By Stacy B. Wood, Associate Director of Relations for Minority Serving Institutions
In addition to February 14th being a consumerist holiday designed to make people feel lonely (not that I’m bitter or anything), it also the birthday of one of the most influential figures of the 19th century – Frederick Douglass. Like many slaves, Douglass had no idea what day or even year he was born, and the ambiguity irked him. As he writes in his first autobiography, “A want of information concerning my own [birthday] was a source of unhappiness to me even during childhood.” So in true Douglass fashion, he chose his own date of birth so he could celebrate it.
CIEE also chose February 14th as the deadline to apply for its Frederick Douglass Global Fellowship, a fully funded study abroad experience featuring a guest appearance from his great, great granddaughter, Nettie Washington Douglass. Our zealous efforts to get the word out about this opportunity prior to the deadline have thankfully supplanted any thoughts of romantic dinners (or the lack thereof), and inspired a desire to learn more about Douglass’ own experience abroad.
Like the outstanding students who are selected for the Fellowship, Douglass was on a mission. He travelled to Britain in 1845 to lecture against slavery all over the country, in an effort to gain international support for the abolitionist movement. He succeeded, delivering beautiful works of oratorical art that earned him celebrity status.
The reception Douglass received in the UK was a clear contrast to the treatment he suffered in the States, which Douglass often remarked upon. Even better, his British abolitionist mates purchased his legal freedom. In his Farewell Speech to the British People, delivered in London on March 30, 1847, he proclaims:
But I go back to the United States not as I landed here—I came a slave; I go back a free man. I came here a thing—I go back a human being. I came here despised and maligned—I go back with reputation and celebrity.
While Douglass was emancipated, literally, by his journey abroad, I too felt liberated by my own summer in London over 25 years ago. Like the African-American artists who emigrated to Paris decades before, as discussed in a previous post, On Black History and Study Abroad, I was galvanized by the appreciation and respect that I experienced abroad. It was a refreshing change, that also undermined the authority of America’s racial doctrines.
The students I meet with today through my work at CIEE, continue to describe the freedom, in very real terms, that a study abroad experience can offer. Students from Morgan State on CIEE’s Berlin internship program for example, observed that they felt safer in Berlin than Baltimore, where their relationship with law enforcement was congenial rather than antagonistic. A few also enjoyed their own mini celebrity status.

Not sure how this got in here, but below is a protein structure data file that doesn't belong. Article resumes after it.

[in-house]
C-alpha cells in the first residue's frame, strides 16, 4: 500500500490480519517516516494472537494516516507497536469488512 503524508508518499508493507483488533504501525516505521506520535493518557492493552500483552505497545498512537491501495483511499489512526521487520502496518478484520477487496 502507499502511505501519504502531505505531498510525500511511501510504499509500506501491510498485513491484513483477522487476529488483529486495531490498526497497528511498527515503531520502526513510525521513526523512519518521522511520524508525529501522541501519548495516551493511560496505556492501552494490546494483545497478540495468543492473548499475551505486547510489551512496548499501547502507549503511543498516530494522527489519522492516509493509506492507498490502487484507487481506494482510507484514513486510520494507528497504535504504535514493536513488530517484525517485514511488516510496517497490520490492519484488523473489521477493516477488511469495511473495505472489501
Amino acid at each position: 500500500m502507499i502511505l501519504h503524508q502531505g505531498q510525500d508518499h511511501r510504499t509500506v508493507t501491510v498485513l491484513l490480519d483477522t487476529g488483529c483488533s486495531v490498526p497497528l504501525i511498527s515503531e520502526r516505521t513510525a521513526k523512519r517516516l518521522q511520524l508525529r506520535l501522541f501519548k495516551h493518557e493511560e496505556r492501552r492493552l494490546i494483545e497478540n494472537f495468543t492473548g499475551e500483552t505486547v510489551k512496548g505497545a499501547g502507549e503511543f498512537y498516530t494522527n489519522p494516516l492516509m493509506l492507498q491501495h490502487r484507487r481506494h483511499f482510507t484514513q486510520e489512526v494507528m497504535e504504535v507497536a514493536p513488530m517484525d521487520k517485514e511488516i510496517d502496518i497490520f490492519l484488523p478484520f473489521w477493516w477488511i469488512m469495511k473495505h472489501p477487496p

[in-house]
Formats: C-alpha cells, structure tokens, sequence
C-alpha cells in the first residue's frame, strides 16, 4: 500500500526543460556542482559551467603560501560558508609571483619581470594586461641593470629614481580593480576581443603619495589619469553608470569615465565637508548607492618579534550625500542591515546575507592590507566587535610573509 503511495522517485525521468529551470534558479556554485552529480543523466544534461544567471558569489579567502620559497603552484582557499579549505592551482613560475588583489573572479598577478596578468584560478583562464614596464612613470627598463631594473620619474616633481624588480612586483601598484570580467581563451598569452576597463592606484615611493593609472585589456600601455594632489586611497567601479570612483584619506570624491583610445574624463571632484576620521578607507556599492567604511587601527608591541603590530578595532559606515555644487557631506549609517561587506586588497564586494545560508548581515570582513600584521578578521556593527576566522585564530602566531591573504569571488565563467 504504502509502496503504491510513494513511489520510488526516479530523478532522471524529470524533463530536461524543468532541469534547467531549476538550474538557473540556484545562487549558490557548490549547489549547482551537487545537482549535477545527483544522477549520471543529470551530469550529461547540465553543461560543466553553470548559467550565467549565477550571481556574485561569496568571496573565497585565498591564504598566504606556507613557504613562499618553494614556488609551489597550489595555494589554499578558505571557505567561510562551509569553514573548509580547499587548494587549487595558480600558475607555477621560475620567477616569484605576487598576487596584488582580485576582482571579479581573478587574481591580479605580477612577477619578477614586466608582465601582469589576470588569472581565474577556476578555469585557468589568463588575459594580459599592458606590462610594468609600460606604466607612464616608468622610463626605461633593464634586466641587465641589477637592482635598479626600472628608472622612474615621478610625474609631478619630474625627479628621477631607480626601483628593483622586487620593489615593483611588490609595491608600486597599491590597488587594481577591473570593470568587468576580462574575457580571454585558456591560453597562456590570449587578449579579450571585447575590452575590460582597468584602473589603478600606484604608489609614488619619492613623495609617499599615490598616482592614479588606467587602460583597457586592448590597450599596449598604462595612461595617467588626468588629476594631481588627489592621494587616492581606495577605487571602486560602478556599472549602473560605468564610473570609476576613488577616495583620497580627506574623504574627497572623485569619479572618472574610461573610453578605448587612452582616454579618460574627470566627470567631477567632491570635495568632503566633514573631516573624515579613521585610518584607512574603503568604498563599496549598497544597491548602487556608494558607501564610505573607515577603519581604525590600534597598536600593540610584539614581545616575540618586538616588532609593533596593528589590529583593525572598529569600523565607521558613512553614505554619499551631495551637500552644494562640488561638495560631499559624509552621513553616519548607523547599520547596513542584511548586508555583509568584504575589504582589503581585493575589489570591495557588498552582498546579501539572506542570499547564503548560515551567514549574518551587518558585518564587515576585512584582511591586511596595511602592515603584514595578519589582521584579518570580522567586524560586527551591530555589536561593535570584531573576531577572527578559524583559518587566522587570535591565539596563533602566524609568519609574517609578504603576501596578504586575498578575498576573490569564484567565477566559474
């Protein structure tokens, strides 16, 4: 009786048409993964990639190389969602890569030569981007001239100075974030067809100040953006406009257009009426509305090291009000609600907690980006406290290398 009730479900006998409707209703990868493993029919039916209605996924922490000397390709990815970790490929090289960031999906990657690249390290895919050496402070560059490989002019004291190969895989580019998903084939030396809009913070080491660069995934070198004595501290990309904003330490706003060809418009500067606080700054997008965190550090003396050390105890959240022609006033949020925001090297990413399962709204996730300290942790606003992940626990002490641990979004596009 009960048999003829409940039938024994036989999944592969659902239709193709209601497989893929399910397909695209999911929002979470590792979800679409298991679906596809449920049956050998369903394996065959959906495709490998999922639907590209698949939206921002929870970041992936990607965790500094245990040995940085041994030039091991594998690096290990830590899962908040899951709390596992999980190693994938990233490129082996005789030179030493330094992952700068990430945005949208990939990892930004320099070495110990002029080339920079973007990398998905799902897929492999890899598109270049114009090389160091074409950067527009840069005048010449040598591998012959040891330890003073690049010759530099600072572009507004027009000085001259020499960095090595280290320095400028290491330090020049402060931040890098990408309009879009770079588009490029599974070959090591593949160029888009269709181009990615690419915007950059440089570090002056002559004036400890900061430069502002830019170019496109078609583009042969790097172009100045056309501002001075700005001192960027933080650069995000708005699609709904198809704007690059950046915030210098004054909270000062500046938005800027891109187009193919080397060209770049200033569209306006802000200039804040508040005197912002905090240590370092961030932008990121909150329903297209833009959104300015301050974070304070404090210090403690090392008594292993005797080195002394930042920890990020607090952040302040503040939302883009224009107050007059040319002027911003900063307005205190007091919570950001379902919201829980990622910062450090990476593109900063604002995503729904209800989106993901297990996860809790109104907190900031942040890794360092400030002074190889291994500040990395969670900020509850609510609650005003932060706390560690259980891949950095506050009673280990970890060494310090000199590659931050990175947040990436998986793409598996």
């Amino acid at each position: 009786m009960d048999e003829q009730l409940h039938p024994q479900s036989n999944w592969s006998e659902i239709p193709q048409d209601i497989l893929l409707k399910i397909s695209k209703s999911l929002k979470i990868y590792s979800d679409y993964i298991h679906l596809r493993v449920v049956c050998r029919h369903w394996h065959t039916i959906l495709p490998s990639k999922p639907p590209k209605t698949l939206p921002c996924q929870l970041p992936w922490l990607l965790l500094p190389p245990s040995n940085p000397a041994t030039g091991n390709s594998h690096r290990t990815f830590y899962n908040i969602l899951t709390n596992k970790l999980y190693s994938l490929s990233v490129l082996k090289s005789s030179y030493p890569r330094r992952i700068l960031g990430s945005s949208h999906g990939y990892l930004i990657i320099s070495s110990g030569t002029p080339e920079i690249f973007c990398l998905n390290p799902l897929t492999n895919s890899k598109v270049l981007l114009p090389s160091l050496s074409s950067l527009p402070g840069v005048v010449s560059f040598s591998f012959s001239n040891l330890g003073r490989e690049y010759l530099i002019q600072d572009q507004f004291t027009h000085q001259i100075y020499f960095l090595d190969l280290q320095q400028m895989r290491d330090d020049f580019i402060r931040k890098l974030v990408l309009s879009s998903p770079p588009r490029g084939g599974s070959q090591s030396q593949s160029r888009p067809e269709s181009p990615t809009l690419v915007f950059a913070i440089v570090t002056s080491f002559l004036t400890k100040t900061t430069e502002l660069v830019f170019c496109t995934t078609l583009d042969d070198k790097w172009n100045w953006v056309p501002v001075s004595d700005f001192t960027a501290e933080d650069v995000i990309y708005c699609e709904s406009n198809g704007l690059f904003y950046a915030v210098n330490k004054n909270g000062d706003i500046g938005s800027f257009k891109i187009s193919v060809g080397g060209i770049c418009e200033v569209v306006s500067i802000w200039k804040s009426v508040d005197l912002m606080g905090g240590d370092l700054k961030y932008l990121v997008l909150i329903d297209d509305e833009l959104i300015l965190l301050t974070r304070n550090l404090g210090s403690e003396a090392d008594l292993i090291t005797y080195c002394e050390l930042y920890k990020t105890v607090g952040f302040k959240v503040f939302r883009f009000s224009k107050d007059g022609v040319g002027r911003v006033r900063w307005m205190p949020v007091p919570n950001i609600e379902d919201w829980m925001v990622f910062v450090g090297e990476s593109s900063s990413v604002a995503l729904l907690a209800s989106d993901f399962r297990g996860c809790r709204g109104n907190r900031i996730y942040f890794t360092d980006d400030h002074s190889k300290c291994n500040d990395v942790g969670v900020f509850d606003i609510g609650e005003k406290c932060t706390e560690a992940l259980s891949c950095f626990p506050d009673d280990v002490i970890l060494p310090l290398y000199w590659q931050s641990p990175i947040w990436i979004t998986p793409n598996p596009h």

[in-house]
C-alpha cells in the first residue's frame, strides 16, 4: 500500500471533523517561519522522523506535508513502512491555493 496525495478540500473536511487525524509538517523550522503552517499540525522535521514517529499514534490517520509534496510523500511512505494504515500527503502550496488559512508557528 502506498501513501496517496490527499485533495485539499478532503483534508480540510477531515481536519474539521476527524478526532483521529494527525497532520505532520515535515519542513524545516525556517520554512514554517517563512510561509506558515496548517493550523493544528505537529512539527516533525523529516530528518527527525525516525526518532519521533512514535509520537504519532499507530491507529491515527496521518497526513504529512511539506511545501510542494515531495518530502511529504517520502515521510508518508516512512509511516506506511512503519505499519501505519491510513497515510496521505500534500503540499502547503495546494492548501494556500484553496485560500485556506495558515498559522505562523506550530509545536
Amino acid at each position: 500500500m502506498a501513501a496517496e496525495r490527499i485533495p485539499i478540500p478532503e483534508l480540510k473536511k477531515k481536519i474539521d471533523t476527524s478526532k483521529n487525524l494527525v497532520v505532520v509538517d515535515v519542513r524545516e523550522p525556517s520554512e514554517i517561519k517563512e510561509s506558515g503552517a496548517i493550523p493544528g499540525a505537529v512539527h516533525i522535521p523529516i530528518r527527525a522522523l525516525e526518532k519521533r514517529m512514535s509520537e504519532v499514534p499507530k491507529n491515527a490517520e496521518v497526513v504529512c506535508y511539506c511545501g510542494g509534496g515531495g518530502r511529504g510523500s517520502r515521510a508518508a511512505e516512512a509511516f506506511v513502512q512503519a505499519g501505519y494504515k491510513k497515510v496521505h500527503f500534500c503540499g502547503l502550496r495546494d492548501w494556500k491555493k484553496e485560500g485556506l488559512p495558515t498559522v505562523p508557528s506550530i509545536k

Douglass could have elected to stay in the UK, and enjoy the benefits that must come with being the most photographed man of his time. Many a study abroad alum, myself included, has also questioned whether they should return to the States (In fact, I’m still wondering how I ended up in the same zip code as my birth for goodness sakes!) But Douglass was not one to rest on his laurels. Returning to his Farewell Speech:
I prefer living a life of activity in the service of my brethren. I choose rather to go home; to return to America. I glory in the conflict, that I may hereafter exult in the victory. I know that victory is certain. [Cheers.]
I go to suffer with them; to toil with them; to endure insult with them; to undergo outrage with them; to lift up my voice in their behalf; to speak and write in their vindication; and struggle in their ranks for that emancipation which shall yet be achieved by the power of truth and of principle for that oppressed people.
Let’s hope that the Global Fellows, or anyone that spends time abroad, returns from their journey as fired up as Douglass. If the applications I’ve seen thus far are any indication, they already are. Their commitment to service is an inspiration. If they can change the world, surely I can buy my own darn flowers and chocolate!
On this Valentine’s Day, the adopted birthday of Frederick Douglass, and midway through Black History Month, (the theme of which is migrations, appropriately enough), let’s celebrate the passion of these potential ambassadors, and Frederick Douglass’ own transformative trip.